Msgr. Roy Rihn dies Aug. 29, oldest and longest-serving archdiocesan priest
August 29, 2016 | posted by Archdiocese of San Antonio
Msgr. Roy Rihn dies Aug. 29, oldest and longest-serving archdiocesan priest
Msgr. Roy Rihn, the oldest and longest-serving priest of the Archdiocese of San Antonio who was a firsthand witness to the unfolding of history of the church here and abroad, died Aug. 29.
Msgr. Rihn was born on Nov. 27, 1918, the son of Robert and Marie Steinle Rihn. He was the great-great grandson of Laurent and Catherine Klein Rihn, emigres from Altorf, Bas-Rihn (Alsace). Laurent Rihn was one of the original group of colonists present for the founding of Castroville on Sept. 12, 1844.
While his parents had never directly suggested to him the idea of becoming a priest, the young Roy Rihn observed their devoutness as Catholics, recalling that the family never failed to drive to town for Mass on Sunday, no matter the weather. He also observed their reverent attitude toward the German-born pastor, Father Jacob Lenzen. “They seemed to have great respect for this man,” said Msgr. Rihn in a 2007 interview with Today’s Catholic newspaper, noting how he admired Father Lenzen’s preaching and his work with the parishioners.
Msgr. Rihn was educated in his home parish school of St. Louis in Castroville from 1925 to 1931 (initially riding to town in a horse-drawn gig driven by his older brother); at St. John’s Seminary in San Antonio from 1931 to 1938, where he completed his high school and college courses; at Gregorian University (North American College) in Rome from 1938 to 1940; the Catholic University of America in Washington, D.C. from 1940 to 1942; and he later received his Licentiate in Sacred Theology (STL) from Catholic University in 1942.
Msgr. Rihn remembered the funeral of Pope Pius XI taking place while he was in Rome and seeing the white smoke go up when Pope Pius XII was elected. “It was one of those things you never forget,” he recalled in his interview with Today’s Catholic a decade ago.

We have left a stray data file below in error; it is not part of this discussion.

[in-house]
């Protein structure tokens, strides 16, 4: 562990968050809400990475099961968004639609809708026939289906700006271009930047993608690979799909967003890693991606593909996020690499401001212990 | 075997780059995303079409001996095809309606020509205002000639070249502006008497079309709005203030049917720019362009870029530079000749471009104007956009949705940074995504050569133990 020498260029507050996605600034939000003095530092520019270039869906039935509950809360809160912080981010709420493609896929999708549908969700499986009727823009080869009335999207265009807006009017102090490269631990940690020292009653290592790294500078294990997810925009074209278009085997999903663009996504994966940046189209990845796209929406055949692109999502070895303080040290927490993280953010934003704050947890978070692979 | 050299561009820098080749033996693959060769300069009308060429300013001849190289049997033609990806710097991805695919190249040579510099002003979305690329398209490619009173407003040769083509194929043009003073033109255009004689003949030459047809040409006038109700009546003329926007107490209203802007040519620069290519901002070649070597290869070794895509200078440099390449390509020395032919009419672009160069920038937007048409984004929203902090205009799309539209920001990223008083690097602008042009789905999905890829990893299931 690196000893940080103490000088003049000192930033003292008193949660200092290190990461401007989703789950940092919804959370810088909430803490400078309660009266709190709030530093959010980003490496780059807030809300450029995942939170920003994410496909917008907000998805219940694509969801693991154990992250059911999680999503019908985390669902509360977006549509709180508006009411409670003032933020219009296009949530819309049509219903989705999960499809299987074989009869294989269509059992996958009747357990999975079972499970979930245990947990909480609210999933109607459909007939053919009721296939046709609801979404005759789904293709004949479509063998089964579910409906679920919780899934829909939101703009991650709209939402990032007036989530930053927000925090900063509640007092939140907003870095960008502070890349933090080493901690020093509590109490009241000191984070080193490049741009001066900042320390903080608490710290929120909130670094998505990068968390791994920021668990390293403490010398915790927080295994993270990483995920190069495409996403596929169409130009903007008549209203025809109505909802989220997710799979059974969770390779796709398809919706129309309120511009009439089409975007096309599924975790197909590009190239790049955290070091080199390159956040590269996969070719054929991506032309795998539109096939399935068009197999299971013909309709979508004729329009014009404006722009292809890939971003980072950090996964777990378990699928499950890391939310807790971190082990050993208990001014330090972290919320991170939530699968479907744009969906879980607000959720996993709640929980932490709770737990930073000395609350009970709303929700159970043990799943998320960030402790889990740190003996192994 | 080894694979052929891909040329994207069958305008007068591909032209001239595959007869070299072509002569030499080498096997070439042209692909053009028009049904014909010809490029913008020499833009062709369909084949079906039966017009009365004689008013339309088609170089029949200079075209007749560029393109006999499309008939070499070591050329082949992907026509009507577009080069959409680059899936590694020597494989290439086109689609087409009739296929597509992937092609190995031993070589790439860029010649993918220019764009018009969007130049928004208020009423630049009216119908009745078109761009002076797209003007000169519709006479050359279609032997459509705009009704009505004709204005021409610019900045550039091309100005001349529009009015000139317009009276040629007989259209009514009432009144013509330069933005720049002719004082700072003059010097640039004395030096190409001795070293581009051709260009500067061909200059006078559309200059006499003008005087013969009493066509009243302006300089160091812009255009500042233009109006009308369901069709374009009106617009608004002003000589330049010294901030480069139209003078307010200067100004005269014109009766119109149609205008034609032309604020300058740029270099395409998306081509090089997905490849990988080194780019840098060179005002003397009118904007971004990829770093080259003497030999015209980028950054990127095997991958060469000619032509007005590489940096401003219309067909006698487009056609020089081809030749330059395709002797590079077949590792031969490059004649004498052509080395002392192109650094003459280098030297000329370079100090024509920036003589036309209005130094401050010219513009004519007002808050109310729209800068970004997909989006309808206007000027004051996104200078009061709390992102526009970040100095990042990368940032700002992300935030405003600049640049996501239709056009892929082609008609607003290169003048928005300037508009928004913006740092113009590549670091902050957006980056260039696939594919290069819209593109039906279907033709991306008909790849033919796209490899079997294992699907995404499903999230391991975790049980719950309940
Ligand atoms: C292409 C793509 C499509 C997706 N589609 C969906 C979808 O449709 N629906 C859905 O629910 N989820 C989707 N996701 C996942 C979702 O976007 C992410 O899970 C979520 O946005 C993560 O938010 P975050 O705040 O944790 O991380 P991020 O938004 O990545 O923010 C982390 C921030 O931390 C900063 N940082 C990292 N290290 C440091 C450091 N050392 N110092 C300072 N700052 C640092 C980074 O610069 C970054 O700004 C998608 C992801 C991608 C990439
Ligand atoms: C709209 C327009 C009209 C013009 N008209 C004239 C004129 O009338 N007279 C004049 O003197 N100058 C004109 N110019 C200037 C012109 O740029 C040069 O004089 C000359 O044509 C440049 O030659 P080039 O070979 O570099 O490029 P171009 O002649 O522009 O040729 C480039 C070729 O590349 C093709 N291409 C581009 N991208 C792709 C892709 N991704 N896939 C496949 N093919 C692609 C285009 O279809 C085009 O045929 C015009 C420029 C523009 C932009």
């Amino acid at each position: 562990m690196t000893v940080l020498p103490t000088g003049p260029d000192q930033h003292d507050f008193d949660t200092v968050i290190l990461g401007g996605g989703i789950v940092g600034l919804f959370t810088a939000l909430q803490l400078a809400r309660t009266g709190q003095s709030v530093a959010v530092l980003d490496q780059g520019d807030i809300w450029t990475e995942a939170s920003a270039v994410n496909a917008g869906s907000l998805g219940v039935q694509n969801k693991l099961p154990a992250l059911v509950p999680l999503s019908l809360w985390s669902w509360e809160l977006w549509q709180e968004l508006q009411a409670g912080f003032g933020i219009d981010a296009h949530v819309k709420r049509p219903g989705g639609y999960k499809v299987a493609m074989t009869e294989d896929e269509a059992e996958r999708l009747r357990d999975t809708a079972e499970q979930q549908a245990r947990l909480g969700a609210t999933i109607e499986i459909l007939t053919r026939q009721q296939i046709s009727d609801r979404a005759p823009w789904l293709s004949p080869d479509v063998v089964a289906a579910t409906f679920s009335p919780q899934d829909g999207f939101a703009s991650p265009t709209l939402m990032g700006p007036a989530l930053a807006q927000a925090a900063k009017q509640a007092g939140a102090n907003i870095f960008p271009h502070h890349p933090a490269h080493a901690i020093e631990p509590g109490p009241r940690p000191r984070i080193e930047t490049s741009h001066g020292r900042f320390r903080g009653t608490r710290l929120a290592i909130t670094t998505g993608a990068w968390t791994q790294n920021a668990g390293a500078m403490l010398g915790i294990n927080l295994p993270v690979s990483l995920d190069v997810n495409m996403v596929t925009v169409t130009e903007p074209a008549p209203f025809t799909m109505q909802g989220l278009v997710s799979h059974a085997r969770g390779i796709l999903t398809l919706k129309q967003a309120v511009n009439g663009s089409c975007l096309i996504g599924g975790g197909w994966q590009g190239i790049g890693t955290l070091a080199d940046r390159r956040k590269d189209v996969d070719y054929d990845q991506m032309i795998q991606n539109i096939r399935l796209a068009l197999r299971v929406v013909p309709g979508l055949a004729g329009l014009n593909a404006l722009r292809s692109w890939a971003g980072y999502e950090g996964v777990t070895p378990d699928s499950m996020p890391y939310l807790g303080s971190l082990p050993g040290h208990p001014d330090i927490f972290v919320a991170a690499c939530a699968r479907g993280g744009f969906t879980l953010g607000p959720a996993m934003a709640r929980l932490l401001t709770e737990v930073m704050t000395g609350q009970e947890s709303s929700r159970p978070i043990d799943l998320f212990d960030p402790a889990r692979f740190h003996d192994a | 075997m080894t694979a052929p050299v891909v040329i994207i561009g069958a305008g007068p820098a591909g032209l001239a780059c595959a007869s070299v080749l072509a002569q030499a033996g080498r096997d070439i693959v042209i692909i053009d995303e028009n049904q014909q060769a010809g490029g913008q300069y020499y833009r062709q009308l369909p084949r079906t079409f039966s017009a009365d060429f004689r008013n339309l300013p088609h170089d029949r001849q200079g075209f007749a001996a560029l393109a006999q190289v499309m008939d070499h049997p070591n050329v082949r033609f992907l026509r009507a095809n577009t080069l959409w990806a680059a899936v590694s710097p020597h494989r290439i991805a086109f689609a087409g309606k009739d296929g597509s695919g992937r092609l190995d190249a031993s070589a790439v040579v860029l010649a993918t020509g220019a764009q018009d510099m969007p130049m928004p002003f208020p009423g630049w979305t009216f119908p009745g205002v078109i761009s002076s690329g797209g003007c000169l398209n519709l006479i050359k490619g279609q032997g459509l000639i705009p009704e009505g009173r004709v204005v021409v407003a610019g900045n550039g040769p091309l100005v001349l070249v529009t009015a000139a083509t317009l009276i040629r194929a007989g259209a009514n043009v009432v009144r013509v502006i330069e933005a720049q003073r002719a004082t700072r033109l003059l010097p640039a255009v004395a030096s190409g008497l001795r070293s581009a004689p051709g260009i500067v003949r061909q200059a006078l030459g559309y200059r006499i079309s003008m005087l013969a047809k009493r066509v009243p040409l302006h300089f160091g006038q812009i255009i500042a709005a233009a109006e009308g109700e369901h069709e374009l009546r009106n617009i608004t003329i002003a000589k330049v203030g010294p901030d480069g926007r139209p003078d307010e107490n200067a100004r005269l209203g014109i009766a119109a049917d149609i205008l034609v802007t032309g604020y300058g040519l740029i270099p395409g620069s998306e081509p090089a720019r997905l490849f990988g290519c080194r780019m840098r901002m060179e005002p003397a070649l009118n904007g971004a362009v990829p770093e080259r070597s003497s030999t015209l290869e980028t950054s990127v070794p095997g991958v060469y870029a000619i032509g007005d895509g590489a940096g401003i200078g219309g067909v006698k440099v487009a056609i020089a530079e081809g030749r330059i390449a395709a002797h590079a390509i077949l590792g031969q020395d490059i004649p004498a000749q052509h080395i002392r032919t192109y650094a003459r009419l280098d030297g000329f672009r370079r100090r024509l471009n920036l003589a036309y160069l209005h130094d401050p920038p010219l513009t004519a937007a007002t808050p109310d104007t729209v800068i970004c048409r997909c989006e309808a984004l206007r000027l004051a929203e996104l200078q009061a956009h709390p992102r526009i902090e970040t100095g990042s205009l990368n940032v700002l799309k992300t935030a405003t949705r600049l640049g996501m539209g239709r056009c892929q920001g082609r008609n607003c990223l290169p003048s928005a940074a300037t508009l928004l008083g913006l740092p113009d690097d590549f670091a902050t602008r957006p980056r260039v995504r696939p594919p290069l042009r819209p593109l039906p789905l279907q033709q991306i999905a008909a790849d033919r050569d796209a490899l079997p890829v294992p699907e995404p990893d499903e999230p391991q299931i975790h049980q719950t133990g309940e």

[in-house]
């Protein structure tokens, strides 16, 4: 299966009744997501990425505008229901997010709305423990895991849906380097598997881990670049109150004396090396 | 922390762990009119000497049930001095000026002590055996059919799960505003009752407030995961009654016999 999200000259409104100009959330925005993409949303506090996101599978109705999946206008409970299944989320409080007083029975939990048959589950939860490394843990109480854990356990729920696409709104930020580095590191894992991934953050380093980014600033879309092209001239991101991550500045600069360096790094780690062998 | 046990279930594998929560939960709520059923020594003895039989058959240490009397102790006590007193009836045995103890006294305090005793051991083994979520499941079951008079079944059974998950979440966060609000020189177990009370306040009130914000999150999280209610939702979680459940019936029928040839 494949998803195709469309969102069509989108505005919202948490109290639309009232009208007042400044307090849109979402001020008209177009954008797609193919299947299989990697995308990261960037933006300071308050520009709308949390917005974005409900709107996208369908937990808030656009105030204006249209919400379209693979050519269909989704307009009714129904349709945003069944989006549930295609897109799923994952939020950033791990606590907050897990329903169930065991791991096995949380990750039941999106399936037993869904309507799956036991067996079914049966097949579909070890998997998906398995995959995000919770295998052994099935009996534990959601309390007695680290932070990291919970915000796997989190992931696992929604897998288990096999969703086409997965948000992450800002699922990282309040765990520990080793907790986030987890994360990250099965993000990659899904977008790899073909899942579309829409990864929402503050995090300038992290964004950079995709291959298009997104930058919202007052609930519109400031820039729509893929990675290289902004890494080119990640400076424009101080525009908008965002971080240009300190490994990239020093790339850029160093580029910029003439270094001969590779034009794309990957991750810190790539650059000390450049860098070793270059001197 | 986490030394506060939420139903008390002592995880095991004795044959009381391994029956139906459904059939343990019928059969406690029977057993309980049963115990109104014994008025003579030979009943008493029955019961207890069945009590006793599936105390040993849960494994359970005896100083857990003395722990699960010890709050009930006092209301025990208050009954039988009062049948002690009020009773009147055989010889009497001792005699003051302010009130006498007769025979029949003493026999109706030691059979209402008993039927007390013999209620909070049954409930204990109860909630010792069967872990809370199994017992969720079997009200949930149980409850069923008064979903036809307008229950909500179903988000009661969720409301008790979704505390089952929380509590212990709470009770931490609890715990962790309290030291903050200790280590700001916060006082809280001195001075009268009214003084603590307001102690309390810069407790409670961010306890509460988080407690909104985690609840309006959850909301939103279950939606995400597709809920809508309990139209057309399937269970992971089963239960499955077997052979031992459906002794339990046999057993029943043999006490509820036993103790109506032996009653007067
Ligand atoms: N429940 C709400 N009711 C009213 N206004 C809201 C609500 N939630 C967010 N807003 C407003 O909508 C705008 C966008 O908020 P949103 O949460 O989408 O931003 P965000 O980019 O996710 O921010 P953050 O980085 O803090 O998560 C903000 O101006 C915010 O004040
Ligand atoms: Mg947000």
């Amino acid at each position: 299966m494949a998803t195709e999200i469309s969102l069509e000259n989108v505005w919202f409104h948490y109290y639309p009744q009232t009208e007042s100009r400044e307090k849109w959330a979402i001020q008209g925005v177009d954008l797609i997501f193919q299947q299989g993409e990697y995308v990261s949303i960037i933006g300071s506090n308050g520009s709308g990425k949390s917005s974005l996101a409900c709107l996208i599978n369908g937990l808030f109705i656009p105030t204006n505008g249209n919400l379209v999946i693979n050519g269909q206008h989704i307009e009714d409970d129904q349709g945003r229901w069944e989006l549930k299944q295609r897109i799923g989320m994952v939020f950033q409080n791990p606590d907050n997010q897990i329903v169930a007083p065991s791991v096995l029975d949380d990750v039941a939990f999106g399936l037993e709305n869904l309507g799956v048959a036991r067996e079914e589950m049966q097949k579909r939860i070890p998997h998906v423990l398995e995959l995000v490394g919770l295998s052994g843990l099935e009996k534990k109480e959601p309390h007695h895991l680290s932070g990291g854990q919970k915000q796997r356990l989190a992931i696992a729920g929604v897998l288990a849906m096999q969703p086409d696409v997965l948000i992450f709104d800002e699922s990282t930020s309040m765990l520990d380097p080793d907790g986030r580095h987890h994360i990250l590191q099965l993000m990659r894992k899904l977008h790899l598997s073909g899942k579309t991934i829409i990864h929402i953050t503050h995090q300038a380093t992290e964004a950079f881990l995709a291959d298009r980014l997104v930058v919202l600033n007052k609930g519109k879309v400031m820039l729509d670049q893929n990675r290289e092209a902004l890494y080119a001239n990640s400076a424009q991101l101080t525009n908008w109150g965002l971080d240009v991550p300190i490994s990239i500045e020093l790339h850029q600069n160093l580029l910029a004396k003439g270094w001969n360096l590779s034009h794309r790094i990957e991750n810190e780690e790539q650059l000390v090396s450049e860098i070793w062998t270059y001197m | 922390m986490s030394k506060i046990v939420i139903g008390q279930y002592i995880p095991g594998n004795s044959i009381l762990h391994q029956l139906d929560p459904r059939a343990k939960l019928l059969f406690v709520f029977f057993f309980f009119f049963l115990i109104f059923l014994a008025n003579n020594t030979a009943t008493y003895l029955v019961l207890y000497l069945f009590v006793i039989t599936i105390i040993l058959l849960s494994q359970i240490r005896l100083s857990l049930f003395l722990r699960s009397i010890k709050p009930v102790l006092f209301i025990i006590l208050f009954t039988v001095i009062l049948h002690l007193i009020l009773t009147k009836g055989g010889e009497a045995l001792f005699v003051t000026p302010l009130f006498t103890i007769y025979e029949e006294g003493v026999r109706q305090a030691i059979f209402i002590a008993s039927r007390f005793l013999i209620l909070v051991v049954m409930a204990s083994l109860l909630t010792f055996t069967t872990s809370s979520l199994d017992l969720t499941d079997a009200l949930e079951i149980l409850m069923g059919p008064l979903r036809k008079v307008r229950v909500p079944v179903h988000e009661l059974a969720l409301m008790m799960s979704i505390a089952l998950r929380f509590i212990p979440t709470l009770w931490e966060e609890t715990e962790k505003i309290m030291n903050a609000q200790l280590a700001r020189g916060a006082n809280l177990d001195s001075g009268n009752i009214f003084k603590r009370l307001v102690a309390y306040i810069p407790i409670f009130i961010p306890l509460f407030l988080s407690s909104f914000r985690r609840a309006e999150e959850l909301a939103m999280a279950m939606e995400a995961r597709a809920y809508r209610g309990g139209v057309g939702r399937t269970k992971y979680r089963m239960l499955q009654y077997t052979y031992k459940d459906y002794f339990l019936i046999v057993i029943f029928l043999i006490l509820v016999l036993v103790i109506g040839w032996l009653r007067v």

The winds of World War II were stirring in Europe, however, putting an end to his time in Rome. “It was obvious that Italy was going into the war on the side of the Nazis,” said Msgr. Rihn. The American bishops decided to call their students home, early exams were given and the North American College, where the seminarians lived, was closed, resulting in him completed his final two years of studies at Catholic University in Washington, D.C.
He was ordained for the Archdiocese of San Antonio on June 4, 1942 in San Fernando Cathedral by Archbishop Robert E. Lucey.
He then served as parochial vicar of St. Cecilia’s Parish in San Antonio from 1942 to 1948, where he worked primarily with young people – Boy Scouts, Girl Scouts, the Youth Club and the Sodality. From 1948 to 1950, he served as notary of the archdiocesan Tribunal; as well as archdiocesan moderator of Catholic Action from 1948 to 1953; then as the first fulltime vocation director of the archdiocese from 1953 to 1957. During this time he visited every school in the archdiocese and was constantly on the road, preaching on vocations in a different parish every Sunday.
He was still serving as vocation director when he was assigned as the founding pastor of St. Pius X Church in San Antonio in 1957, serving there a decade until 1967. It was where he celebrated his silver jubilee of ministry.
Msgr. Rihn was then appointed rector of Assumption Seminary, his tenure there lasting slightly over a year. During a time of great upheaval in the archdiocese, Archbishop Lucey, who, Msgr. Rihn described as, “almost like a second father to me, a great man,” dismissed the priest and three fellow administrators at the seminary, who found themselves without an assignment.